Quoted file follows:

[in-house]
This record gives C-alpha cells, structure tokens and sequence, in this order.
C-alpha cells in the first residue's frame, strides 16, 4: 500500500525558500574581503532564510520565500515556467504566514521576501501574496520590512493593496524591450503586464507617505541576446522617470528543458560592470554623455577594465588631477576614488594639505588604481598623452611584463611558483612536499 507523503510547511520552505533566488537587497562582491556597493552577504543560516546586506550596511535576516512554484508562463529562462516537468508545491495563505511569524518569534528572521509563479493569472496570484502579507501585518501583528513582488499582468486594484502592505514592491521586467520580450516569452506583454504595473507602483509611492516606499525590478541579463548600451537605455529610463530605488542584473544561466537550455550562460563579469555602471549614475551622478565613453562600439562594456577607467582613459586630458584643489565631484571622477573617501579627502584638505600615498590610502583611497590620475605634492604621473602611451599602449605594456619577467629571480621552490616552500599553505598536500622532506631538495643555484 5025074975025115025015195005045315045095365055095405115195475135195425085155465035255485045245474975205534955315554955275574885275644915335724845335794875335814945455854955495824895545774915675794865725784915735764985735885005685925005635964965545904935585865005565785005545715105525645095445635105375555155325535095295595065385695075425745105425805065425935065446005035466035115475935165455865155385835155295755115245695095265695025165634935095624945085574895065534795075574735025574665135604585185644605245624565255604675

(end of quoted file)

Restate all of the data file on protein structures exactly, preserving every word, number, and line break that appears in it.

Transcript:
[in-house]
This record gives C-alpha cells, structure tokens and sequence, in this order.
C-alpha cells in the first residue's frame, strides 16, 4: 500500500525558500574581503532564510520565500515556467504566514521576501501574496520590512493593496524591450503586464507617505541576446522617470528543458560592470554623455577594465588631477576614488594639505588604481598623452611584463611558483612536499 507523503510547511520552505533566488537587497562582491556597493552577504543560516546586506550596511535576516512554484508562463529562462516537468508545491495563505511569524518569534528572521509563479493569472496570484502579507501585518501583528513582488499582468486594484502592505514592491521586467520580450516569452506583454504595473507602483509611492516606499525590478541579463548600451537605455529610463530605488542584473544561466537550455550562460563579469555602471549614475551622478565613453562600439562594456577607467582613459586630458584643489565631484571622477573617501579627502584638505600615498590610502583611497590620475605634492604621473602611451599602449605594456619577467629571480621552490616552500599553505598536500622532506631538495643555484 5025074975025115025015195005045315045095365055095405115195475135195425085155465035255485045245474975205534955315554955275574885275644915335724845335794875335814945455854955495824895545774915675794865725784915735764985735885005685925005635964965545904935585865005565785005545715105525645095445635105375555155325535095295595065385695075425745105425805065425935065446005035466035115475935165455865155385835155295755115245695095265695025165634935095624945085574895065534795075574735025574665135604585185644605245624565255604675